Babies, Parenting, Popular Stuff

For many people, there are 3 decisions that can be made for their possible babies.

Brooke by Brooke
October 25th, 2020

My husband and I have two daughters, but our girls also have three siblings. They’re sitting on ice. They’re our embryos.

What these little guys don’t know is that I won’t be having any more children, but even so I don’t have the heart to let them go. So, instead, like many women in my position, I pay for them to be kept safe and looked after every month because I can’t bring myself to part with them.

I am forever grateful to IVF for giving me my two beautiful girls, but I’m at a stage in my life where I know I don’t want any more children, and I also know I don’t have it in me to go through the IVF process again. But what I don’t know is if I’m ready to mourn the loss of the embryos.

You see, getting them was no easy feat.

brooke with her girls, edie and tully

My body doesn’t like to play ball the way most women experience, so we’re talking years of injections, ultrasounds, hormones, money and tears that have gone into the making of these embryos. They signify life and hope, and it’s not an easy door to close.

But there comes a point where paying the bill every month for something I am never going to use seems kind of silly. What am I saving them for? I have three choices, but no easy answer.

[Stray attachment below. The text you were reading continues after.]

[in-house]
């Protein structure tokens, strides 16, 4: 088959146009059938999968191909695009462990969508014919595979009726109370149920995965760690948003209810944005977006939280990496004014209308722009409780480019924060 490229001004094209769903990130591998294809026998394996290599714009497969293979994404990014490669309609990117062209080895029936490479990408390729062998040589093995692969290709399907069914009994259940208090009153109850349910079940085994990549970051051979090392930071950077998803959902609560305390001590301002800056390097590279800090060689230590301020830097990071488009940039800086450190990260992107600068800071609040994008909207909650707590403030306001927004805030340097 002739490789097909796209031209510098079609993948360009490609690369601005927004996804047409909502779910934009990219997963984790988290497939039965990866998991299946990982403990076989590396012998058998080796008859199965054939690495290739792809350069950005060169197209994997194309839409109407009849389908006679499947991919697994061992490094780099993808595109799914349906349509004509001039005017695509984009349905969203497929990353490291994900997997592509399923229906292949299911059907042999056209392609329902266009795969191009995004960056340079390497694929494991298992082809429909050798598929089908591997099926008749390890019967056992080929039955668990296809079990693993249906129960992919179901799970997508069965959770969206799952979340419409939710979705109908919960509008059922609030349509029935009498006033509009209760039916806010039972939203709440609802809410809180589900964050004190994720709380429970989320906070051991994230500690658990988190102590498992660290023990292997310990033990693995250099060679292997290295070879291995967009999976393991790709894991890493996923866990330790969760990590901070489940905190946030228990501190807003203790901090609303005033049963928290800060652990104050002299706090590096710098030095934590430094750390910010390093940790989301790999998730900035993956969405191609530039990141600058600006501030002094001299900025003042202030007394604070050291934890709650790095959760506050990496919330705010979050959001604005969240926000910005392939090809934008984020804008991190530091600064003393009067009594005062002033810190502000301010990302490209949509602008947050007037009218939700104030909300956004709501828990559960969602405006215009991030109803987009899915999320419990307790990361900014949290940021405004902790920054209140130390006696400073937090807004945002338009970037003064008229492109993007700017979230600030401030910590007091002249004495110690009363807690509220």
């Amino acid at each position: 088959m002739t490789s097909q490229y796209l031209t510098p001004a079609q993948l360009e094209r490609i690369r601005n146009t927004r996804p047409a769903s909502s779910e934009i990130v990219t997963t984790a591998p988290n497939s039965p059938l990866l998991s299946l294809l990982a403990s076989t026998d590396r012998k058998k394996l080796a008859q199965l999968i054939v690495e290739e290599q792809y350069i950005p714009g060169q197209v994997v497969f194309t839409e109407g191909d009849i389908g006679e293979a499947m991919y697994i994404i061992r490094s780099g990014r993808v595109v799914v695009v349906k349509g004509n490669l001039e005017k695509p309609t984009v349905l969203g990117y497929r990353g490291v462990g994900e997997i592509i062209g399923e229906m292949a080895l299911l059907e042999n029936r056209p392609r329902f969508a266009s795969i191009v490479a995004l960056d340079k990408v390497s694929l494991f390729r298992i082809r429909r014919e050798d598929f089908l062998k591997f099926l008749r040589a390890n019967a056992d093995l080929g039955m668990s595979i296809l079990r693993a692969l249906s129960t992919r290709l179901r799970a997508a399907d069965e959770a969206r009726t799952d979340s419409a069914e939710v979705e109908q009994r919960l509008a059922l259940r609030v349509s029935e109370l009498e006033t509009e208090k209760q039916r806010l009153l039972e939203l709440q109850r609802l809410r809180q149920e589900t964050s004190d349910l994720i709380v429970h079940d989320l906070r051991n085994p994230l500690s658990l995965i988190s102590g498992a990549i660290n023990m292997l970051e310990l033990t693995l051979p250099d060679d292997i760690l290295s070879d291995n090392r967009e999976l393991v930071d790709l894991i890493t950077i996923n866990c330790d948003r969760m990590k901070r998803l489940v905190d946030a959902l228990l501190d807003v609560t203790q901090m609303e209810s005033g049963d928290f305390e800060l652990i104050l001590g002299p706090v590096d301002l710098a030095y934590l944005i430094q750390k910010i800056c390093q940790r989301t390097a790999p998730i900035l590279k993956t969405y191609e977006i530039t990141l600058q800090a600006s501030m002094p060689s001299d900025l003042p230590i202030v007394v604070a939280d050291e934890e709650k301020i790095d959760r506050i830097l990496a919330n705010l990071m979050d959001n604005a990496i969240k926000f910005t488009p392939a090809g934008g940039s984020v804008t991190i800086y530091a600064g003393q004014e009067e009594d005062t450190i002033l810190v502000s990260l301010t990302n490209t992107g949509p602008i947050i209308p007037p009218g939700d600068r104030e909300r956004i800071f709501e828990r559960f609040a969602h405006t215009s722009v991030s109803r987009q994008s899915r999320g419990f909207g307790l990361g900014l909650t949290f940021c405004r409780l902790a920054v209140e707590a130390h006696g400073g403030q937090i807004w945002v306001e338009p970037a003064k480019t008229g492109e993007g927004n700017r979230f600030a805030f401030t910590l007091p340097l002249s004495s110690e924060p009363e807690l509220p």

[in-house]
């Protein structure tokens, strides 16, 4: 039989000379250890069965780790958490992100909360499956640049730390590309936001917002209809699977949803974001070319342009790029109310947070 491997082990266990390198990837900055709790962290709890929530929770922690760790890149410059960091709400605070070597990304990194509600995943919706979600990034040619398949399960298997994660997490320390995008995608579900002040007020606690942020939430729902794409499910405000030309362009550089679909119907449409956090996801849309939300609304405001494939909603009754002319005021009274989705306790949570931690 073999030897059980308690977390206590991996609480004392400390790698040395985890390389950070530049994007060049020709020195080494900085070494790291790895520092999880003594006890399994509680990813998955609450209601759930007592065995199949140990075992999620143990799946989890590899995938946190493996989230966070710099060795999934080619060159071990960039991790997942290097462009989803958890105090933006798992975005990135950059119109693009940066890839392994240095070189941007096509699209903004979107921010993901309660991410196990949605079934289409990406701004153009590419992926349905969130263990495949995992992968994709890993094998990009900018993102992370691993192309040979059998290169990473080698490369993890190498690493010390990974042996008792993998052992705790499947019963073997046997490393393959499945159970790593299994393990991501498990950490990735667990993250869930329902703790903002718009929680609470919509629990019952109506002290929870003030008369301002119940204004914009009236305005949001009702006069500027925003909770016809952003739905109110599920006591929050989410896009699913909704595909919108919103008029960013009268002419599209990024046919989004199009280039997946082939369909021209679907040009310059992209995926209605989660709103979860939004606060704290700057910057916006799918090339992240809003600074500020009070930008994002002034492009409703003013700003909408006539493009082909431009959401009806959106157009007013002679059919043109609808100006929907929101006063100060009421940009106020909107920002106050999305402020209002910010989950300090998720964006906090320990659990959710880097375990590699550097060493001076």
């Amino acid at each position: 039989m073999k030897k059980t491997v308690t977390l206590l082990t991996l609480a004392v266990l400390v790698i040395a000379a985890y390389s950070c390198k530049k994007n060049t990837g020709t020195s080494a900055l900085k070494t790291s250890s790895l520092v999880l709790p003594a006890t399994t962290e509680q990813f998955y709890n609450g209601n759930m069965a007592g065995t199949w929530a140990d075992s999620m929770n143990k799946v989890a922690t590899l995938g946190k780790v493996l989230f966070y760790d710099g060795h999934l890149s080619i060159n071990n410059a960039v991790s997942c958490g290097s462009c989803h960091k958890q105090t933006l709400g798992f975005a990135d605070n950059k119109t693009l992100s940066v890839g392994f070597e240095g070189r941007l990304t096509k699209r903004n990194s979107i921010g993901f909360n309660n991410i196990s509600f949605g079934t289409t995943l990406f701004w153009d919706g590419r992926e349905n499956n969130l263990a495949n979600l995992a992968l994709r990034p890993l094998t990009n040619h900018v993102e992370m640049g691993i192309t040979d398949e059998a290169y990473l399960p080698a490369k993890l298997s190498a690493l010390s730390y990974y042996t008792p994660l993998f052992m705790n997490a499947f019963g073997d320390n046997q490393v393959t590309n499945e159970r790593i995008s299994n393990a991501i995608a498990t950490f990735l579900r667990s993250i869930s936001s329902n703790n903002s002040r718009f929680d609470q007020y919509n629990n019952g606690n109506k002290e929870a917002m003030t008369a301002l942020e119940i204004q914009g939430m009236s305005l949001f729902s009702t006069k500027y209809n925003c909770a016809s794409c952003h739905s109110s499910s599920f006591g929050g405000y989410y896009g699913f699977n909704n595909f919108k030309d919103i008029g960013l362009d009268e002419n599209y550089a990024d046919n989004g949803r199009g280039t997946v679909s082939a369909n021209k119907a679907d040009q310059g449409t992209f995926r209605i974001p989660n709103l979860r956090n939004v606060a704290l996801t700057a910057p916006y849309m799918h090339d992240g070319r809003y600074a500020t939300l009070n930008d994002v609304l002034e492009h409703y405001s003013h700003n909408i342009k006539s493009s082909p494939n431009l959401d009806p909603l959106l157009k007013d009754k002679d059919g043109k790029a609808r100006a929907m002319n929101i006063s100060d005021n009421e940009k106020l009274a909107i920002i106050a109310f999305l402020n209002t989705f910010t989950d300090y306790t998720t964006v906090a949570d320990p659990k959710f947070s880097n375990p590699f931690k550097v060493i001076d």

The first option couples are given is to give them to another infertile couple. I’d love to pay it forward but that doesn’t come without some pretty real consequences. I’d have to be okay with the fact I could have another child out there in the world that I don’t know, our kids would have a sibling they’ve never met. If I saw someone on the street who looked like my daughters, would I question if that was my child? How could I be sure my biological child was being looked after and raised properly?

That option isn’t one I could commit to.

So then there’s donating them to scientific research. This seems like a worthy option. They would be given to an embryology program and managed under National Health and Medical Research Council guidelines to help other couples like us.

The last option is to have the clinic thaw and dispose of them. This isn’t an option I’m fond of.

So that leaves me with option number two, donating them to research. That feels like the one for me. All I have to do is a tick a box on a sheet of paper and the decision is made. But it’s easier said than done.

edie (left) and tully

With one in 20 babies born in Australia through IVF, it appears I’m not alone with this dilemma.

Some people simply stop paying the monthly fee and leave it up to their clinic to make the decision for them, sharing the load of the moral dilemma and in turn, creating quite the issue for these clinics.

It also depends on how you look at your embryos, if you view them as potential children, ‘maybe babies’ if you will, or simply a group of cells that have not yet formed into a person.

I am in the first group. This same batch of embryos gave me my daughters. That feels pretty real to me.

I don’t know if I’m quite ready to tick the box right now, but I’ve made the first step by recognising I need to, and surely that’s got to count for something.

This piece was originally published as ‘Can’t bring myself to do it’: The moral dilemma facing parents of IVF babies’ on

Brooke spoke to us about her difficult decision on the latest ep of the pod. You can listen below and subscribe here for more. If you’re keen to support us on Patreon, you can check it out here.